It sounds innocuous enough: The Births, Deaths, Marriages, and Relationships Registration Bill. However, the proposed law change within it has proved to be anything but. The bill would make it easier for transgender people to have their identity officially recognised. It allows adults to change the gender on their birth certificate by way of a statutory declaration — without the need for medical evidence. At present, a Family Court declaration is required and medical evidence must be provided of steps taken toward permanent physical change.
Coverage in the mainstream media of the proposed law change has been limited. The issue entered the spotlight amid the discussion over Auckland's Pride Parade, and whether or not to allow uniformed police officers to take part. Labour MP Louisa Wall was recorded saying: "I don't want any f***ing terfs at the Pride Parade." This introduced a new term to the wider public — terf, or trans-exclusionary radical feminist.
Wall's comment prompted an opinion piece by Herald columnist Rachel Stewart, which in turn fuelled a passionate — and sometime vicious — debate, much of it on social media. The divisive reaction has shown how difficult it is to raise the issue in mainstream media — but also the importance of doing so.
A similar discussion is under way in Britain, where proposed reforms to its Gender Recognition Act to allow people to self-identify have been the subject of far greater media coverage.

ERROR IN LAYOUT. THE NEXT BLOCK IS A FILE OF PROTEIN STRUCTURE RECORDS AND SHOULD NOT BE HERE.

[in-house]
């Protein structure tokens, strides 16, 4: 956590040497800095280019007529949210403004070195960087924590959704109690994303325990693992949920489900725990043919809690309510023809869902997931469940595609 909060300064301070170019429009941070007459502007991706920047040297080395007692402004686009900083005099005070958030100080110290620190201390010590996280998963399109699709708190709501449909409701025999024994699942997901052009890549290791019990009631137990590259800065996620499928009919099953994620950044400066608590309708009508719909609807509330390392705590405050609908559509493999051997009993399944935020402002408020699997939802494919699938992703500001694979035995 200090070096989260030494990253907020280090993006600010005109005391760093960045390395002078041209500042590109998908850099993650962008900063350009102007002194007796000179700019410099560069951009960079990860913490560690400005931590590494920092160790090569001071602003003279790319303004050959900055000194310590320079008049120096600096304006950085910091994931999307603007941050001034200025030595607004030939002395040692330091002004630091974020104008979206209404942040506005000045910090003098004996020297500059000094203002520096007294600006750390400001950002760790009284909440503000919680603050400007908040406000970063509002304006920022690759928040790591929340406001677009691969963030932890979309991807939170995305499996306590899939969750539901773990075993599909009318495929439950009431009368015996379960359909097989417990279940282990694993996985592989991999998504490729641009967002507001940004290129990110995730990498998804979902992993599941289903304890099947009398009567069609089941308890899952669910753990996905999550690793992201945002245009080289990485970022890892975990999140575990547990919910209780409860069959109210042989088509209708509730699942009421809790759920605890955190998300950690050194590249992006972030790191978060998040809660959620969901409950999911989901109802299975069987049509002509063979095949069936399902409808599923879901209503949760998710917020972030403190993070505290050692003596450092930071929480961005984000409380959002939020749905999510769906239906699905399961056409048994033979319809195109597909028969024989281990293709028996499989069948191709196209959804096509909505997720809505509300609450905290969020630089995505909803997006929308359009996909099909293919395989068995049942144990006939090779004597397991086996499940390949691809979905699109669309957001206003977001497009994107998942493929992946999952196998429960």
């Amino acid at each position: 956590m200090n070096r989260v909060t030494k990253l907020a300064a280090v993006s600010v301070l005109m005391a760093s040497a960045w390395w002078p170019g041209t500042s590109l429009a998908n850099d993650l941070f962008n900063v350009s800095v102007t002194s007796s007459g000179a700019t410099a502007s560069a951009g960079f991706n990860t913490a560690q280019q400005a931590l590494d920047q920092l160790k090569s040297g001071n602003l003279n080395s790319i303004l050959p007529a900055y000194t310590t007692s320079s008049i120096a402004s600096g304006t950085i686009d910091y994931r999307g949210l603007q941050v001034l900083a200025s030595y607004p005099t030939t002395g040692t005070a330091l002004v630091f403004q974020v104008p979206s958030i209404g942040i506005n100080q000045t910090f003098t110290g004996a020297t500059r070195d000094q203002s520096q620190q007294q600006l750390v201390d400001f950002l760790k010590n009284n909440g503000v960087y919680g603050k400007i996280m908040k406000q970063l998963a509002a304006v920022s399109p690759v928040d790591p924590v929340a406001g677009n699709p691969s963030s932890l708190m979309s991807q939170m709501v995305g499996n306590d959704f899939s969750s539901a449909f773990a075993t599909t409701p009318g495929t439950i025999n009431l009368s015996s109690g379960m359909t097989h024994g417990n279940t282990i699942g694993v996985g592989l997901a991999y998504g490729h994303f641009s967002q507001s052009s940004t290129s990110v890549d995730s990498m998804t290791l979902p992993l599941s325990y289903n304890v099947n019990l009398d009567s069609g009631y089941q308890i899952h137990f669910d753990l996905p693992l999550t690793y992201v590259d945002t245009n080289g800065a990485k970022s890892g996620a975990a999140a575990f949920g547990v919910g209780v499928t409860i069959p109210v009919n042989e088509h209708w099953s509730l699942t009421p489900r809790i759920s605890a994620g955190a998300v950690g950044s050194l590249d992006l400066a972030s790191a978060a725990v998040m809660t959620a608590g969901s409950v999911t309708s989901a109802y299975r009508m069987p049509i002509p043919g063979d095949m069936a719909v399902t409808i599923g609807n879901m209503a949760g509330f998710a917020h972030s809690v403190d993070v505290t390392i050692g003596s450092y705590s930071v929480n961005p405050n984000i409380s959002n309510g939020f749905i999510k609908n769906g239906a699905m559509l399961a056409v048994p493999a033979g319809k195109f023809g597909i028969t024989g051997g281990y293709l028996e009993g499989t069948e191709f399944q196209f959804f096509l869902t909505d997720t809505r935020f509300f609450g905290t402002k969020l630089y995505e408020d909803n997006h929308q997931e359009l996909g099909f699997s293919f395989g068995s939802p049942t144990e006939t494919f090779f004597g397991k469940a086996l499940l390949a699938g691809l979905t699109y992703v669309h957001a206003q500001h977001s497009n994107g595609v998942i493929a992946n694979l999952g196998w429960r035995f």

Today, Herald senior writer Claire Trevett takes a more in-depth look at the Births, Deaths, Marriages, and Relationships Registration Bill — and canvasses opinion on both sides. The only political party to comment for this feature are the Greens, whose MP Jan Logie expresses strong support. There was no response to requests for comment from the Prime Minister, while National leader Simon Bridges said it was up to the Government to front up. We can expect to hear more from our politicians early next year, when the bill goes back before Parliament for another vote.
The Herald believes that trans people should be recognised and respected according to the gender by which they live. The proposed law change removes potentially discriminatory processes which make it harder for those without the resources to meet the medical criteria and go through a Family Court process. In principle, we support the bill.
However, those opposed have understandable concerns about what it means for women's-only spaces, such as prisons and women's refuges, and what the changes mean for children. Their voices should also be heard.
New Zealand is facing law reforms on several difficult issues, including abortion, cannabis law and euthanasia. These conversations will be painful as there are deeply-felt, entrenched positions.
Society is changing but for progress to be made there needs to be open — and respectful — debate. Those with legitimate concerns, especially our politicians, should be free to speak their minds.